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Miami NCAA Rulings Leave USC As The Hard Luck Loser


After a drawn-out process that continued to loom over the current state of affairs for Al Golden's University of Miami program, the NCAA has dropped their verdict around Miami booster Nevin Shapiro and his involvement in providing lavishing gifts and perks to numerous Hurricane athletes.

The Miami Hurricanes, who are currently 6-0 and rank 7th overall in the BCS standings, will be allowed to play for this year's national title as the NCAA will not levy any bowl sanctions. Following two years of self-imposed bowl bans and other protective measures, the NCAA has docked Miami football nine scholarships over the next three years.

Over on the Southern California campus, USC Athletic Director Pat Haden commented over the NCAA's verdict in rather expected yet disappointed fashion, nearly three years following the 30-scholarship ban applied to the Trojans.

In a release clarifying its verdict, the NCAA stated that: "The University of Miami lacked institutional control when it did not monitor the activities of a major booster, the men's basketball and football coaching staffs, student-athletes and prospects for a decade, according to findings by the Division I Committee on Infractions."

What seems to have irked fans, alumni and leadership the most however, was the lack of scholarship reductions divvied on Miami. This coming after the university worked in accordance with the NCAA, in midst of numerous mistakes made by the organization, in its investigation riddled with illicit activity and faulty fact finding.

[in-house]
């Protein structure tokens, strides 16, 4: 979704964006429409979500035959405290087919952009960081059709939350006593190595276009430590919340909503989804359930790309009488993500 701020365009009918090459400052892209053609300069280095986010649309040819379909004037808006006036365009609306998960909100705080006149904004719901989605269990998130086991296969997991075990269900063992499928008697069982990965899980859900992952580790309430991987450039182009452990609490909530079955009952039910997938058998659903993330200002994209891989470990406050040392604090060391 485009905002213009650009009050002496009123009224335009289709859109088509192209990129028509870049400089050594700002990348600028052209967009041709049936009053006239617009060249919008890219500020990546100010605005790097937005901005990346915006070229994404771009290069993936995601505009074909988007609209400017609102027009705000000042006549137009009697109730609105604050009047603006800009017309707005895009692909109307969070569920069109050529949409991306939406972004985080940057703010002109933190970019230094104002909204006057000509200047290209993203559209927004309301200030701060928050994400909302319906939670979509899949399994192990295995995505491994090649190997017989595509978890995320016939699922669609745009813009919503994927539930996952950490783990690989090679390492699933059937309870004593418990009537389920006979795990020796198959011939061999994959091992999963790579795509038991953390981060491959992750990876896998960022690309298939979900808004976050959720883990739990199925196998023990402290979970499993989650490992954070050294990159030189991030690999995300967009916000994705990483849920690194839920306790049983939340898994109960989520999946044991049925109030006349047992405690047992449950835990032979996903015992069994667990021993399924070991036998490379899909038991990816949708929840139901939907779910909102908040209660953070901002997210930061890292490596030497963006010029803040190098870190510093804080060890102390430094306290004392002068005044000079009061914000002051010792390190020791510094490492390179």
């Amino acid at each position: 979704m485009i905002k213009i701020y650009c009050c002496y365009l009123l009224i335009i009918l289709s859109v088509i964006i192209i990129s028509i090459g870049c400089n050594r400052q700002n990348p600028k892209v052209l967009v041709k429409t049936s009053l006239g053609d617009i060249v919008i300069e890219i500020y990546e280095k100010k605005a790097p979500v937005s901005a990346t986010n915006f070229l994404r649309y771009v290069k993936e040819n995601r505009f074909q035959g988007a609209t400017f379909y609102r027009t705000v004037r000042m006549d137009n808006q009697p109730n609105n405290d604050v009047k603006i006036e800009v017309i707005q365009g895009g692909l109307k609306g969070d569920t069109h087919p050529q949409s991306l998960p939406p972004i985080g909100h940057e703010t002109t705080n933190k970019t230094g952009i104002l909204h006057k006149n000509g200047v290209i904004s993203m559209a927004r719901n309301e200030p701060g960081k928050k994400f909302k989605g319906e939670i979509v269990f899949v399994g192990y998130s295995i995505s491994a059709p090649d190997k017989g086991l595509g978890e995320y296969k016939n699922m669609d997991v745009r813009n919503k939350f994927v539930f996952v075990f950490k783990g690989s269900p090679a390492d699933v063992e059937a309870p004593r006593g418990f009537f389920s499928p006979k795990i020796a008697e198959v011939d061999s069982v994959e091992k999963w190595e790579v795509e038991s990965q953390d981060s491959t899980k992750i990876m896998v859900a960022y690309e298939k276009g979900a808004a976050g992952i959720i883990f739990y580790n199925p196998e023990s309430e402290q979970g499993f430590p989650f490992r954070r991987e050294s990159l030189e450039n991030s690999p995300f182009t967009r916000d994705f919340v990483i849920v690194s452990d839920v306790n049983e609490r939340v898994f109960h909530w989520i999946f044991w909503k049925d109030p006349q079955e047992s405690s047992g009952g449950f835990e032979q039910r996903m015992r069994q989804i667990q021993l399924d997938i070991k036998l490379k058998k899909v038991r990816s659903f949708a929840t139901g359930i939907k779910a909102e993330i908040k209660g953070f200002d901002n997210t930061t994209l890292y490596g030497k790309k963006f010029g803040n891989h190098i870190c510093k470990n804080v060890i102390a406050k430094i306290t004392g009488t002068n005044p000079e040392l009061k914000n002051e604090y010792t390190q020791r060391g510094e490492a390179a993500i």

One of the major points of disapproval rests over the scholarship bans, or lack their of in certain cases, that have been handed down to other more cooperative universities. Thanks in parts to the actions of former Athletic Director Mike Garrett during USC's own investigation, the Trojans remain in dire straits with only 74 scholarship players on the roster.

Many have argued, including Kiffin and Pat Haden alike, that the past two-plus seasons have been especially challenging given the fact that the major wave of scholarship bans have begun to take its most wicked tole on the programs depth.

In the most recent game against Notre Dame for example, USC beat writer Scott Wolf of the Los Angeles Daily News states that sanctions laid down to prominent universities just don't seem to add up on the national landscape.

In fact earlier this season following a retraction of scholarships from the NCAA against Penn State, Athletic Director Pat Haden and David Roberts, USC's vice president for athletic compliance, met with NCAA officials on September 27th and discussed the possible reduction of scholarship losses that were imposed on the Trojans in 2010.

While reports surface around Oregon, Ohio State and Miami in terms of scholarship sanctions and bowl bans, the fact remains USC should now and will forever be viewed as the testing case for compliance with the NCAA, an organization that continues to receive flack for its handling of plenty of other cases in collegiate athletics.

Since this discussion will ever remain at the forefront of USC Football, its fair to ask what to make of these rulings and can the NCAA ever be treated with any sense of respect or legitimacy in terms of its handling of major investigations.